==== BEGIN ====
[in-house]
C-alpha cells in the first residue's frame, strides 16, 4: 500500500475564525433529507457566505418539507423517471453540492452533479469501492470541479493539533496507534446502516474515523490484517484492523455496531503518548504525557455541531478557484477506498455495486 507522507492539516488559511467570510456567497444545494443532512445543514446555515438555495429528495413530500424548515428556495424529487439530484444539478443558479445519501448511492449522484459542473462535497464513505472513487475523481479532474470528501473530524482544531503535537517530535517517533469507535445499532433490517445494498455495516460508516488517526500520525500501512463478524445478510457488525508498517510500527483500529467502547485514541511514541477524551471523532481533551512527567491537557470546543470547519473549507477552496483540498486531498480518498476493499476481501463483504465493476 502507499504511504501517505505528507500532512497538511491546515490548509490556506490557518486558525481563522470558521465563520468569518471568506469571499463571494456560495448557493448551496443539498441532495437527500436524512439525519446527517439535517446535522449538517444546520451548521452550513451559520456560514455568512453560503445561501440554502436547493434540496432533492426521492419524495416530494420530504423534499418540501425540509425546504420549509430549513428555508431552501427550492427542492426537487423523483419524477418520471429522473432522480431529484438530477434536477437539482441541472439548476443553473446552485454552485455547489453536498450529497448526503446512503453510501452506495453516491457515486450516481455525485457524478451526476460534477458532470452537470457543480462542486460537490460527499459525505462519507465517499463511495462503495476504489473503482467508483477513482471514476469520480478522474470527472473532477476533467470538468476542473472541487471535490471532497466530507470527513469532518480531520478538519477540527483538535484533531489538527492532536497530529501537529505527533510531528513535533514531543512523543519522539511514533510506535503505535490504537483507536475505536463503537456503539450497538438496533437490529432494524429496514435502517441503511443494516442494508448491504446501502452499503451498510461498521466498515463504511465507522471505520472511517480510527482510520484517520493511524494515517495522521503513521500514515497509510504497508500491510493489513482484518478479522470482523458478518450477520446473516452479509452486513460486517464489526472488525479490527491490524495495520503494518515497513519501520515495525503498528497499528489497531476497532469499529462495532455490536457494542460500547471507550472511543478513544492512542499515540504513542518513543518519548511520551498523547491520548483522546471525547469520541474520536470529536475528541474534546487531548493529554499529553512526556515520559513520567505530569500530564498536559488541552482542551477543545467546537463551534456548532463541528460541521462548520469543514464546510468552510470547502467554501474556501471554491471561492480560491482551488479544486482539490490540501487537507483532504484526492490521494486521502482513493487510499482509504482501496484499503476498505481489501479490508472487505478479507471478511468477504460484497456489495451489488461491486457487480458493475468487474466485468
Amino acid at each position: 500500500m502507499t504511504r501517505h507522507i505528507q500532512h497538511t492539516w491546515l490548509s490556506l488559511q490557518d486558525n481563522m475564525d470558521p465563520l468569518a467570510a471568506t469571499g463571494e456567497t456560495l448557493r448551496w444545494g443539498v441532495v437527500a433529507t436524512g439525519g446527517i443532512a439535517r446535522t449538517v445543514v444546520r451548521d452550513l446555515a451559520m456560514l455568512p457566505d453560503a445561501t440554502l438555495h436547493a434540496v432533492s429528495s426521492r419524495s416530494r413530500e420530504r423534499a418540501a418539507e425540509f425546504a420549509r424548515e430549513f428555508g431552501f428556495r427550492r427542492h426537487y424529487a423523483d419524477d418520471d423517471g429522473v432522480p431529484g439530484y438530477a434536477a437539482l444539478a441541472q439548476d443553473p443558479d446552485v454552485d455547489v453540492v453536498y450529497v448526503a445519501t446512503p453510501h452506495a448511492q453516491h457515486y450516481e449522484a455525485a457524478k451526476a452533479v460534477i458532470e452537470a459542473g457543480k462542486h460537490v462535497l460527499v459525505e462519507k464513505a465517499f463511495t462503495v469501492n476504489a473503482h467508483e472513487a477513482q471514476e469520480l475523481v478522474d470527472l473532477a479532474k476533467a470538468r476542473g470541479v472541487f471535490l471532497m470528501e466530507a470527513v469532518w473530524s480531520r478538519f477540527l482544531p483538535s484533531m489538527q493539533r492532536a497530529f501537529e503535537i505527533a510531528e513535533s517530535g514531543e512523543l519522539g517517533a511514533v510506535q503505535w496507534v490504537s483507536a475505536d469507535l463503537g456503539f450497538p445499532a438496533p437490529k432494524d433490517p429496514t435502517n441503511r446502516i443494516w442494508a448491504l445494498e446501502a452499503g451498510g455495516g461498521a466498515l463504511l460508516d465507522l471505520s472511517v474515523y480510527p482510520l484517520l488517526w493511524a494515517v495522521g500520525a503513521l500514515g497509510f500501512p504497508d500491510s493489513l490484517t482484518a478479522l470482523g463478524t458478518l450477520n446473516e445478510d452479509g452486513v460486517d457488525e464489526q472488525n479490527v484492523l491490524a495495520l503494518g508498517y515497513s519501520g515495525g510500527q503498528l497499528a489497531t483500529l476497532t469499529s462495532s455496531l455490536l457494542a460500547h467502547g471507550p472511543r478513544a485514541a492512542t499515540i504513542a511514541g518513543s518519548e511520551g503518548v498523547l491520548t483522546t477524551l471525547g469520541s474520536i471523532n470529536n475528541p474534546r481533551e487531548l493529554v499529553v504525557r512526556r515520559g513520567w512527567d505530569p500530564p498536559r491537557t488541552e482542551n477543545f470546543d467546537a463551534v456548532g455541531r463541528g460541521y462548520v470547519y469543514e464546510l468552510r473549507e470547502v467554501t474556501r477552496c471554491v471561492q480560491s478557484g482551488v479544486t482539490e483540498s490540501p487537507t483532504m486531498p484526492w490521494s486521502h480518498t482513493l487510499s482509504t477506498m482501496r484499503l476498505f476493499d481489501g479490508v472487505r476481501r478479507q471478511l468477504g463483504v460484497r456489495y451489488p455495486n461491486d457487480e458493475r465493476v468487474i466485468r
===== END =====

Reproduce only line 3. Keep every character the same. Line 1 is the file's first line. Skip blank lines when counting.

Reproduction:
Amino acid at each position: 500500500m502507499t504511504r501517505h507522507i505528507q500532512h497538511t492539516w491546515l490548509s490556506l488559511q490557518d486558525n481563522m475564525d470558521p465563520l468569518a467570510a471568506t469571499g463571494e456567497t456560495l448557493r448551496w444545494g443539498v441532495v437527500a433529507t436524512g439525519g446527517i443532512a439535517r446535522t449538517v445543514v444546520r451548521d452550513l446555515a451559520m456560514l455568512p457566505d453560503a445561501t440554502l438555495h436547493a434540496v432533492s429528495s426521492r419524495s416530494r413530500e420530504r423534499a418540501a418539507e425540509f425546504a420549509r424548515e430549513f428555508g431552501f428556495r427550492r427542492h426537487y424529487a423523483d419524477d418520471d423517471g429522473v432522480p431529484g439530484y438530477a434536477a437539482l444539478a441541472q439548476d443553473p443558479d446552485v454552485d455547489v453540492v453536498y450529497v448526503a445519501t446512503p453510501h452506495a448511492q453516491h457515486y450516481e449522484a455525485a457524478k451526476a452533479v460534477i458532470e452537470a459542473g457543480k462542486h460537490v462535497l460527499v459525505e462519507k464513505a465517499f463511495t462503495v469501492n476504489a473503482h467508483e472513487a477513482q471514476e469520480l475523481v478522474d470527472l473532477a479532474k476533467a470538468r476542473g470541479v472541487f471535490l471532497m470528501e466530507a470527513v469532518w473530524s480531520r478538519f477540527l482544531p483538535s484533531m489538527q493539533r492532536a497530529f501537529e503535537i505527533a510531528e513535533s517530535g514531543e512523543l519522539g517517533a511514533v510506535q503505535w496507534v490504537s483507536a475505536d469507535l463503537g456503539f450497538p445499532a438496533p437490529k432494524d433490517p429496514t435502517n441503511r446502516i443494516w442494508a448491504l445494498e446501502a452499503g451498510g455495516g461498521a466498515l463504511l460508516d465507522l471505520s472511517v474515523y480510527p482510520l484517520l488517526w493511524a494515517v495522521g500520525a503513521l500514515g497509510f500501512p504497508d500491510s493489513l490484517t482484518a478479522l470482523g463478524t458478518l450477520n446473516e445478510d452479509g452486513v460486517d457488525e464489526q472488525n479490527v484492523l491490524a495495520l503494518g508498517y515497513s519501520g515495525g510500527q503498528l497499528a489497531t483500529l476497532t469499529s462495532s455496531l455490536l457494542a460500547h467502547g471507550p472511543r478513544a485514541a492512542t499515540i504513542a511514541g518513543s518519548e511520551g503518548v498523547l491520548t483522546t477524551l471525547g469520541s474520536i471523532n470529536n475528541p474534546r481533551e487531548l493529554v499529553v504525557r512526556r515520559g513520567w512527567d505530569p500530564p498536559r491537557t488541552e482542551n477543545f470546543d467546537a463551534v456548532g455541531r463541528g460541521y462548520v470547519y469543514e464546510l468552510r473549507e470547502v467554501t474556501r477552496c471554491v471561492q480560491s478557484g482551488v479544486t482539490e483540498s490540501p487537507t483532504m486531498p484526492w490521494s486521502h480518498t482513493l487510499s482509504t477506498m482501496r484499503l476498505f476493499d481489501g479490508v472487505r476481501r478479507q471478511l468477504g463483504v460484497r456489495y451489488p455495486n461491486d457487480e458493475r465493476v468487474i466485468r